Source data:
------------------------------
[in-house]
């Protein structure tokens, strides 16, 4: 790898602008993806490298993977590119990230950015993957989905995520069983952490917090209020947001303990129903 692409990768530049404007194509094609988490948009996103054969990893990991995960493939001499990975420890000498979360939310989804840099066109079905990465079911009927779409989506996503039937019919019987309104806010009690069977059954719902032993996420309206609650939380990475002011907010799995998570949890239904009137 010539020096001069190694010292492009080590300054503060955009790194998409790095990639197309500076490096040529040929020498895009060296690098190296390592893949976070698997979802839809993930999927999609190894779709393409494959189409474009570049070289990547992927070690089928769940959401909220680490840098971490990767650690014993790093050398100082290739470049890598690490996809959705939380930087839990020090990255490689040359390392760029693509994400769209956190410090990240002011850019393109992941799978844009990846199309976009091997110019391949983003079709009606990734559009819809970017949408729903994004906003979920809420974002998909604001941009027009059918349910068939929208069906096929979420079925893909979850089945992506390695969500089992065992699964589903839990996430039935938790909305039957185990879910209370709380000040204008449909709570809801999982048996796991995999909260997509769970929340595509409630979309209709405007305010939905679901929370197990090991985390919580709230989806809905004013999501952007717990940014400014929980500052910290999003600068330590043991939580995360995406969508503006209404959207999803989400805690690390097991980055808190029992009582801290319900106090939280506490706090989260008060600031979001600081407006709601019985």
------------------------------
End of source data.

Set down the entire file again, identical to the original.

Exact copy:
[in-house]
């Protein structure tokens, strides 16, 4: 790898602008993806490298993977590119990230950015993957989905995520069983952490917090209020947001303990129903 692409990768530049404007194509094609988490948009996103054969990893990991995960493939001499990975420890000498979360939310989804840099066109079905990465079911009927779409989506996503039937019919019987309104806010009690069977059954719902032993996420309206609650939380990475002011907010799995998570949890239904009137 010539020096001069190694010292492009080590300054503060955009790194998409790095990639197309500076490096040529040929020498895009060296690098190296390592893949976070698997979802839809993930999927999609190894779709393409494959189409474009570049070289990547992927070690089928769940959401909220680490840098971490990767650690014993790093050398100082290739470049890598690490996809959705939380930087839990020090990255490689040359390392760029693509994400769209956190410090990240002011850019393109992941799978844009990846199309976009091997110019391949983003079709009606990734559009819809970017949408729903994004906003979920809420974002998909604001941009027009059918349910068939929208069906096929979420079925893909979850089945992506390695969500089992065992699964589903839990996430039935938790909305039957185990879910209370709380000040204008449909709570809801999982048996796991995999909260997509769970929340595509409630979309209709405007305010939905679901929370197990090991985390919580709230989806809905004013999501952007717990940014400014929980500052910290999003600068330590043991939580995360995406969508503006209404959207999803989400805690690390097991980055808190029992009582801290319900106090939280506490706090989260008060600031979001600081407006709601019985």